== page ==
According to a recent U.S. Worldwide Threat Assessment report, Afghanistan’s security stands to deteriorate further, even with sustained international support.
The report offers a laundry list of disconcerting details:
  • “Kabul’s political dysfunction and ineffectiveness will almost certainly be the greatest vulnerability to stability.”
  • “Afghan National Security Forces (ANSF) performance will probably worsen due to a combination of Taliban operations, ANSF combat casualties, desertions, poor logistics support, and weak leadership.”
  • “The ANSF will almost certainly remain heavily dependent on foreign military and financial support to sustain themselves and preclude their collapse.”
  • “The fighting will continue to threaten U.S. personnel, allies, and partners, particularly in Kabul and urban population centers.”
  • “Although the Taliban was unsuccessful in seizing a provincial capital in 2016, it effectively navigated its second leadership transition in two years following the death of its former chief, Mansur, and is likely to make gains in 2017.”
That’s quite an outcome for America’s longest war.

Official: Afghan soldier kills 3 US service members

By Ryan BrowneBarbara Starr and Ray Sanchez

Three US service members were killed and another wounded during a joint US-Afghan military operation in Nangarhar Province on Saturday, US officials told CNN.
One American official said the service members were shot in an apparent insider attack, also known as a "green-on-blue" because of the color-coding system used by NATO. During such assaults, members of the Afghan security forces are known to target US and other NATO soldiers.
The shooter in Saturday's incident was believed to be a member of the Afghan military, the US official said.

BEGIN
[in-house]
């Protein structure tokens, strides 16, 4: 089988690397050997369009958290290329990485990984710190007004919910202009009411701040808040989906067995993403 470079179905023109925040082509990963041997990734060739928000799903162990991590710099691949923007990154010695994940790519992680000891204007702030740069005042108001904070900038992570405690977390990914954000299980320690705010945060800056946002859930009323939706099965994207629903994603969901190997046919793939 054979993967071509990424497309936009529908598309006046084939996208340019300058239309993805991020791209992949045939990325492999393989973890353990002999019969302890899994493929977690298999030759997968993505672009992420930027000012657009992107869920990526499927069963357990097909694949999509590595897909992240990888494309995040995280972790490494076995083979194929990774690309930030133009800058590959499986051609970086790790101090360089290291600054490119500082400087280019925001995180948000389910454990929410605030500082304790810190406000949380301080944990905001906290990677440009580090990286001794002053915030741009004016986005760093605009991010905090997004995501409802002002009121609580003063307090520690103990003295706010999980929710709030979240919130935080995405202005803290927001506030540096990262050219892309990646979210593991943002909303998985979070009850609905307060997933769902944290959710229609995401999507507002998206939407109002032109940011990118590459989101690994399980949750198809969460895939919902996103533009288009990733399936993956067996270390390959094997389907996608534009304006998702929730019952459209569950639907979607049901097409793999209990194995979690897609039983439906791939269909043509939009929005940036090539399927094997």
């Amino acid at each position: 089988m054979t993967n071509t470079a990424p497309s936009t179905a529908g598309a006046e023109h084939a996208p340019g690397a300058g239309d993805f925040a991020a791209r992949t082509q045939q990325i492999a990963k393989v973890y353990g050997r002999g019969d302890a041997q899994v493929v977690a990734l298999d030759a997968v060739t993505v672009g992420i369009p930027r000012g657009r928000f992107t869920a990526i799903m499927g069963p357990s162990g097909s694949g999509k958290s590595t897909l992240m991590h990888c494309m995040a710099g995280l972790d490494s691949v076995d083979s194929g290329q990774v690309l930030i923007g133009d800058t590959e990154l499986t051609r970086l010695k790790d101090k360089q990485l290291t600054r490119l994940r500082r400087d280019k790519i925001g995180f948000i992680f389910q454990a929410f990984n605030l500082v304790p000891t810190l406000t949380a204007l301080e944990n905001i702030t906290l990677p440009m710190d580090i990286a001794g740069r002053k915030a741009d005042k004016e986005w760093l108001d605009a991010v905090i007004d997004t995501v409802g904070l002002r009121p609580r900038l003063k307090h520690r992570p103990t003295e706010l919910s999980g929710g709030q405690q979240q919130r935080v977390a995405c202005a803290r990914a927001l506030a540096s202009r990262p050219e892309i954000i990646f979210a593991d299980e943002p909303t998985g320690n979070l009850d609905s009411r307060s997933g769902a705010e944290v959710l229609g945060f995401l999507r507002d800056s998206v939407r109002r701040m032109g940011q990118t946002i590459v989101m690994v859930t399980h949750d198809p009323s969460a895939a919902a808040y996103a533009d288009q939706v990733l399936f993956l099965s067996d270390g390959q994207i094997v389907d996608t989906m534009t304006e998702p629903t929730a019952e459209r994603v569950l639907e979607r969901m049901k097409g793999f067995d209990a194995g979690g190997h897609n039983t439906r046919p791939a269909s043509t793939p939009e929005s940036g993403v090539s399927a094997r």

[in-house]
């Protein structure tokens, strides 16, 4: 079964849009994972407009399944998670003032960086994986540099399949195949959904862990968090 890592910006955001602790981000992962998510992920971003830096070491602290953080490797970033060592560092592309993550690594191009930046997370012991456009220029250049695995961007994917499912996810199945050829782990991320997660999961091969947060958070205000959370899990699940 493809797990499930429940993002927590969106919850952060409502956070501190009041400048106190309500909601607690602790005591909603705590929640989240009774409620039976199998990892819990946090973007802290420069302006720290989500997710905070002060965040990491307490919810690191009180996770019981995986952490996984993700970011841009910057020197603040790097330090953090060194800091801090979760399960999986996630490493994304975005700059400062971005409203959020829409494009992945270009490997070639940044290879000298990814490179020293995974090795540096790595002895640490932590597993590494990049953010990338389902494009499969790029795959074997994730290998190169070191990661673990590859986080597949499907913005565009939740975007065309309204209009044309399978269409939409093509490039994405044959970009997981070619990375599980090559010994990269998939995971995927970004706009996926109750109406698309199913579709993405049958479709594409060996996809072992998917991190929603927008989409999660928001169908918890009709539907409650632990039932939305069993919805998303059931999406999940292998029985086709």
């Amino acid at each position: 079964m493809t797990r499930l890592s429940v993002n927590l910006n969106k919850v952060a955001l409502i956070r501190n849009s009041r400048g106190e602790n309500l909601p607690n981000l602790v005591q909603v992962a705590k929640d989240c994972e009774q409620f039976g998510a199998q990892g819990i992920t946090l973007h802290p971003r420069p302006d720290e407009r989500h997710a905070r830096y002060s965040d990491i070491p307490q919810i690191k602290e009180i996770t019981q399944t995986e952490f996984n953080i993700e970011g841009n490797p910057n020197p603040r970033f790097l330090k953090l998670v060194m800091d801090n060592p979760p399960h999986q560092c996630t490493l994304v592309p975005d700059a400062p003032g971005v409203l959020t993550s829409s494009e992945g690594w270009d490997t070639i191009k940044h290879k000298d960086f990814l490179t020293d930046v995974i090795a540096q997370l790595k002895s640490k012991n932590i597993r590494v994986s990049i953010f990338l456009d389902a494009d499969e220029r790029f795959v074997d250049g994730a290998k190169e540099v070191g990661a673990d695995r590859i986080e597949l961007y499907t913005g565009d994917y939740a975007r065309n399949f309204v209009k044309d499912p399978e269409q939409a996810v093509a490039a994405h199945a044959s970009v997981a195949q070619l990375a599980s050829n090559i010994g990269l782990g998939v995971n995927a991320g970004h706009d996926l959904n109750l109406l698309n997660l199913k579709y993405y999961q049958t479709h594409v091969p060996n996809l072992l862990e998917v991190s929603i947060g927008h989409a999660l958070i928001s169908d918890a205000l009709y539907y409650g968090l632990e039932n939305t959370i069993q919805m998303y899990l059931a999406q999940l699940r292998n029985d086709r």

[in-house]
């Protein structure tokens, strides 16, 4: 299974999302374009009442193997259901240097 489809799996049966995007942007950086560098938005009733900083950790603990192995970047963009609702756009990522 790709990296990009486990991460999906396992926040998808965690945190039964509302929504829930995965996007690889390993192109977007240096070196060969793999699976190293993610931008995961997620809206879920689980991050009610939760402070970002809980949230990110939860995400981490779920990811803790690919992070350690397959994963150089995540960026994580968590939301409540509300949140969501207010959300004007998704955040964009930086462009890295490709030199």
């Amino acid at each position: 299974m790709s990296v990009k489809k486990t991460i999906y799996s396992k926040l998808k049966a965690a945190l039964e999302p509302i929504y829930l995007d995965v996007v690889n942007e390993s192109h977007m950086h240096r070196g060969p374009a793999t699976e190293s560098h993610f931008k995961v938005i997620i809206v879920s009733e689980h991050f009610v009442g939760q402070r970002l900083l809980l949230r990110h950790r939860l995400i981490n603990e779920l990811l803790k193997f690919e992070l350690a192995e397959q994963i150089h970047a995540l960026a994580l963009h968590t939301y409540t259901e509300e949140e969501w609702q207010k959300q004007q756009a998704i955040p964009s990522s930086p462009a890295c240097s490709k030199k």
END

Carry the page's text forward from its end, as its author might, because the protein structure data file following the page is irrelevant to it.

The shootings occurred in the Achin District, where US and Afghan troops have been carrying out a monthslong offensive against a local affiliate of ISIS, officials said.
    President Donald Trump was briefed on the shootings, a White House spokesman said.
    A US military spokesman in Afghanistan said: "We are aware of an incident in Eastern Afghanistan. We will release more information when appropriate."

    Afghan police killed, wounded in another incident

    In Kabul, meanwhile, the US military command said an unspecified number of Afghan police were killed and wounded in a "friendly fire" incident during a joint Afghan-US operation overnight Saturday.
    In a statement, US Forces Afghanistan said members of the Afghan Border Police in Helmand Province were killed and wounded during an operation involving US and Afghan defense and security forces.
    Omar Zawak, spokesman for the governor of Helmand, said the deaths occurred when a US aircraft fired on Afghan police, the statement said.
    US Forces Afghanistan is investigating the incident.

    Two US service member killed in April

    US and coalition casualties in Afghanistan have become rarer, falling dramatically since the Afghan government assumed responsibility for combat operations in 2014.
    In late April,however, two US service members were killed and another wounded while conducting a joint raid in the Achin District, according to a Pentagon spokesman. The operation was targeting ISIS-K, the terror group's Afghanistan affiliate.
    Achin District is the primary base of operations for ISIS in Afghanistan and has been the site of multiple joint US-Afghan counterterrorism missions. A US Army Special Forces soldier was killed fighting the terror group there in early April.
    The district is also where the US dropped one of its most powerful bombs earlier this month, killing close to 100 ISIS fighters, according to Afghan officials.
    Beginning in 2016, Afghan security forces backed by US military advisers launched a major offensive against ISIS. Gen. John W. Nicholson, commander of US Forces Afghanistan, has said the terror group has lost about half of its fighters and been ejected from two-thirds of its territory.
    The latest counter-ISIS push began in March of this year.
    US officials estimate that ISIS has 600 to 800 fighters in the country, mostly former members of other regional terror groups, including the Pakistani Taliban and Islamic Movement of Uzbekistan. ISIS is believed to be behind a series of terror attacks, including the recent deadly attack on a hospital in Kabul.
    There are about 8,400 US troops in Afghanistan. The US counterterrorism mission is separate from the NATO-led effort to train, advise and assist the Afghan army and police force in its fight against the Taliban.